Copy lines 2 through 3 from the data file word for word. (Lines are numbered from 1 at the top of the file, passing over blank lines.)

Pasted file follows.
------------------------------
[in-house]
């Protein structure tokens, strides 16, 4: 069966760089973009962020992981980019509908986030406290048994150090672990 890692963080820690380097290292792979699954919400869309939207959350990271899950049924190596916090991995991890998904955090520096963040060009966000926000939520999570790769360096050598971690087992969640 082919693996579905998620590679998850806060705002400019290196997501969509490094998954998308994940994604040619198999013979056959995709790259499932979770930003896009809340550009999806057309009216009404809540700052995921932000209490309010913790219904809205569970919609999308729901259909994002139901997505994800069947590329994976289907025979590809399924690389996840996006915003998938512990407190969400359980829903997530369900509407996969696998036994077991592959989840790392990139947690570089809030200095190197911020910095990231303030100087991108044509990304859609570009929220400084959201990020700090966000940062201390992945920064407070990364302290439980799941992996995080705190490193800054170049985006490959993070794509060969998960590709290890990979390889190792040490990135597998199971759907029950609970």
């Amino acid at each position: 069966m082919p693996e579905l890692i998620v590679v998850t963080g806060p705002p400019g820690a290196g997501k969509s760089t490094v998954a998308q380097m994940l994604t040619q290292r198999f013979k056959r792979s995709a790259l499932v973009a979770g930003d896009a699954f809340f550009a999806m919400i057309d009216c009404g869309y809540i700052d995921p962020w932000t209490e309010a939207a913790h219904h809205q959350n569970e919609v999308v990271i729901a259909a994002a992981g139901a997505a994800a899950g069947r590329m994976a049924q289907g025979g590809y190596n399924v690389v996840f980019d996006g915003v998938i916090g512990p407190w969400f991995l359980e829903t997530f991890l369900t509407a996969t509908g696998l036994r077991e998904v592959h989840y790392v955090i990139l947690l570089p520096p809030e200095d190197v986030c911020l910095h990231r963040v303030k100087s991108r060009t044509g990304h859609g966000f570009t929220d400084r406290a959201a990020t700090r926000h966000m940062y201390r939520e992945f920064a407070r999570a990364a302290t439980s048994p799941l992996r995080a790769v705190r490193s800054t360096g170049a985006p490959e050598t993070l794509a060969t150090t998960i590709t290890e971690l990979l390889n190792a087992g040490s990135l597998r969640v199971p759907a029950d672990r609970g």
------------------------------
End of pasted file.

């Protein structure tokens, strides 16, 4: 069966760089973009962020992981980019509908986030406290048994150090672990 890692963080820690380097290292792979699954919400869309939207959350990271899950049924190596916090991995991890998904955090520096963040060009966000926000939520999570790769360096050598971690087992969640 082919693996579905998620590679998850806060705002400019290196997501969509490094998954998308994940994604040619198999013979056959995709790259499932979770930003896009809340550009999806057309009216009404809540700052995921932000209490309010913790219904809205569970919609999308729901259909994002139901997505994800069947590329994976289907025979590809399924690389996840996006915003998938512990407190969400359980829903997530369900509407996969696998036994077991592959989840790392990139947690570089809030200095190197911020910095990231303030100087991108044509990304859609570009929220400084959201990020700090966000940062201390992945920064407070990364302290439980799941992996995080705190490193800054170049985006490959993070794509060969998960590709290890990979390889190792040490990135597998199971759907029950609970």
């Amino acid at each position: 069966m082919p693996e579905l890692i998620v590679v998850t963080g806060p705002p400019g820690a290196g997501k969509s760089t490094v998954a998308q380097m994940l994604t040619q290292r198999f013979k056959r792979s995709a790259l499932v973009a979770g930003d896009a699954f809340f550009a999806m919400i057309d009216c009404g869309y809540i700052d995921p962020w932000t209490e309010a939207a913790h219904h809205q959350n569970e919609v999308v990271i729901a259909a994002a992981g139901a997505a994800a899950g069947r590329m994976a049924q289907g025979g590809y190596n399924v690389v996840f980019d996006g915003v998938i916090g512990p407190w969400f991995l359980e829903t997530f991890l369900t509407a996969t509908g696998l036994r077991e998904v592959h989840y790392v955090i990139l947690l570089p520096p809030e200095d190197v986030c911020l910095h990231r963040v303030k100087s991108r060009t044509g990304h859609g966000f570009t929220d400084r406290a959201a990020t700090r926000h966000m940062y201390r939520e992945f920064a407070r999570a990364a302290t439980s048994p799941l992996r995080a790769v705190r490193s800054t360096g170049a985006p490959e050598t993070l794509a060969t150090t998960i590709t290890e971690l990979l390889n190792a087992g040490s990135l597998r969640v199971p759907a029950d672990r609970g």